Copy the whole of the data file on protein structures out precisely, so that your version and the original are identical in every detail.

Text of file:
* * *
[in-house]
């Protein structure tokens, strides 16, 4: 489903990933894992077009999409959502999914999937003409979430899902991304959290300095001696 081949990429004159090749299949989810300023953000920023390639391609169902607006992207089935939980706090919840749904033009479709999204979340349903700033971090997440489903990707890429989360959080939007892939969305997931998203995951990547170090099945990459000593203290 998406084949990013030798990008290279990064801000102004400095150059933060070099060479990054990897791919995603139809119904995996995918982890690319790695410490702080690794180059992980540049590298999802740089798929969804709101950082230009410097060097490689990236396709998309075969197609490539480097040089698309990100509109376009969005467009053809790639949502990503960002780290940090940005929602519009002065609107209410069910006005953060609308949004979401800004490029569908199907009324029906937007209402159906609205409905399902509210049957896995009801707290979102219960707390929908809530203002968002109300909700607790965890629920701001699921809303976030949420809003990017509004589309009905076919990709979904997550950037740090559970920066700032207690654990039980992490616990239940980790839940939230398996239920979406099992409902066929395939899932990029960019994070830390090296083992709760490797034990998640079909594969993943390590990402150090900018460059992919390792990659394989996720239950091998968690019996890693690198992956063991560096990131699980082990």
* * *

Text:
[in-house]
């Protein structure tokens, strides 16, 4: 489903990933894992077009999409959502999914999937003409979430899902991304959290300095001696 081949990429004159090749299949989810300023953000920023390639391609169902607006992207089935939980706090919840749904033009479709999204979340349903700033971090997440489903990707890429989360959080939007892939969305997931998203995951990547170090099945990459000593203290 998406084949990013030798990008290279990064801000102004400095150059933060070099060479990054990897791919995603139809119904995996995918982890690319790695410490702080690794180059992980540049590298999802740089798929969804709101950082230009410097060097490689990236396709998309075969197609490539480097040089698309990100509109376009969005467009053809790639949502990503960002780290940090940005929602519009002065609107209410069910006005953060609308949004979401800004490029569908199907009324029906937007209402159906609205409905399902509210049957896995009801707290979102219960707390929908809530203002968002109300909700607790965890629920701001699921809303976030949420809003990017509004589309009905076919990709979904997550950037740090559970920066700032207690654990039980992490616990239940980790839940939230398996239920979406099992409902066929395939899932990029960019994070830390090296083992709760490797034990998640079909594969993943390590990402150090900018460059992919390792990659394989996720239950091998968690019996890693690198992956063991560096990131699980082990």